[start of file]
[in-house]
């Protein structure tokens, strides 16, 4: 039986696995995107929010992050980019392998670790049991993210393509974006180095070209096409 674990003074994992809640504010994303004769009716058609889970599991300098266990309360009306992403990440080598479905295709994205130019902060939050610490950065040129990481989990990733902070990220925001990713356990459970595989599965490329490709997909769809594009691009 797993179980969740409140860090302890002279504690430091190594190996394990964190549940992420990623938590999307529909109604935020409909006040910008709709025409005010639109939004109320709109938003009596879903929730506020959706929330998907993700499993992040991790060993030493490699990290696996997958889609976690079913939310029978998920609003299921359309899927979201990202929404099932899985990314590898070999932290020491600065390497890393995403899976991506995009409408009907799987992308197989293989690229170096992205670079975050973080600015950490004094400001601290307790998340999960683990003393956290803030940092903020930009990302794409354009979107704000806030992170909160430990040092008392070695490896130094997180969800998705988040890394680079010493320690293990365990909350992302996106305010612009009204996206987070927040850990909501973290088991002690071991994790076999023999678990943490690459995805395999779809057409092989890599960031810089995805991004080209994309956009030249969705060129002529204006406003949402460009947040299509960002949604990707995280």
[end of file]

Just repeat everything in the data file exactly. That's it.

[in-house]
């Protein structure tokens, strides 16, 4: 039986696995995107929010992050980019392998670790049991993210393509974006180095070209096409 674990003074994992809640504010994303004769009716058609889970599991300098266990309360009306992403990440080598479905295709994205130019902060939050610490950065040129990481989990990733902070990220925001990713356990459970595989599965490329490709997909769809594009691009 797993179980969740409140860090302890002279504690430091190594190996394990964190549940992420990623938590999307529909109604935020409909006040910008709709025409005010639109939004109320709109938003009596879903929730506020959706929330998907993700499993992040991790060993030493490699990290696996997958889609976690079913939310029978998920609003299921359309899927979201990202929404099932899985990314590898070999932290020491600065390497890393995403899976991506995009409408009907799987992308197989293989690229170096992205670079975050973080600015950490004094400001601290307790998340999960683990003393956290803030940092903020930009990302794409354009979107704000806030992170909160430990040092008392070695490896130094997180969800998705988040890394680079010493320690293990365990909350992302996106305010612009009204996206987070927040850990909501973290088991002690071991994790076999023999678990943490690459995805395999779809057409092989890599960031810089995805991004080209994309956009030249969705060129002529204006406003949402460009947040299509960002949604990707995280």